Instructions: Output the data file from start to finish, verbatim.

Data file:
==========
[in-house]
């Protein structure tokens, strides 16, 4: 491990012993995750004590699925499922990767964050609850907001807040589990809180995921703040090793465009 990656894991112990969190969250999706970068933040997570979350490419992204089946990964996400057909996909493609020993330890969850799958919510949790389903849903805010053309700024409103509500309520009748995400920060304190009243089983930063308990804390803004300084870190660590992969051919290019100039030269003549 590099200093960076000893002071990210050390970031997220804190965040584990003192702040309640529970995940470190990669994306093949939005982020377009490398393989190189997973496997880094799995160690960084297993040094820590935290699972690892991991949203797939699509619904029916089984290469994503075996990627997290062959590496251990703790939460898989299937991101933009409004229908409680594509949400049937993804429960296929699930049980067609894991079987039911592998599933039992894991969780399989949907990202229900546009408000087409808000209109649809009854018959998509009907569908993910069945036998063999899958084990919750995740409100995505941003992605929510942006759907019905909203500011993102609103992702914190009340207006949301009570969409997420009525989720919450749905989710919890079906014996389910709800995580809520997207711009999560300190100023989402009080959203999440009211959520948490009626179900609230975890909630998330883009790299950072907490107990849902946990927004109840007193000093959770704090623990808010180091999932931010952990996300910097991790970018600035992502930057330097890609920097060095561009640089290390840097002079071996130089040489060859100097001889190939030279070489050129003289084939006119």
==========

[in-house]
């Protein structure tokens, strides 16, 4: 491990012993995750004590699925499922990767964050609850907001807040589990809180995921703040090793465009 990656894991112990969190969250999706970068933040997570979350490419992204089946990964996400057909996909493609020993330890969850799958919510949790389903849903805010053309700024409103509500309520009748995400920060304190009243089983930063308990804390803004300084870190660590992969051919290019100039030269003549 590099200093960076000893002071990210050390970031997220804190965040584990003192702040309640529970995940470190990669994306093949939005982020377009490398393989190189997973496997880094799995160690960084297993040094820590935290699972690892991991949203797939699509619904029916089984290469994503075996990627997290062959590496251990703790939460898989299937991101933009409004229908409680594509949400049937993804429960296929699930049980067609894991079987039911592998599933039992894991969780399989949907990202229900546009408000087409808000209109649809009854018959998509009907569908993910069945036998063999899958084990919750995740409100995505941003992605929510942006759907019905909203500011993102609103992702914190009340207006949301009570969409997420009525989720919450749905989710919890079906014996389910709800995580809520997207711009999560300190100023989402009080959203999440009211959520948490009626179900609230975890909630998330883009790299950072907490107990849902946990927004109840007193000093959770704090623990808010180091999932931010952990996300910097991790970018600035992502930057330097890609920097060095561009640089290390840097002079071996130089040489060859100097001889190939030279070489050129003289084939006119």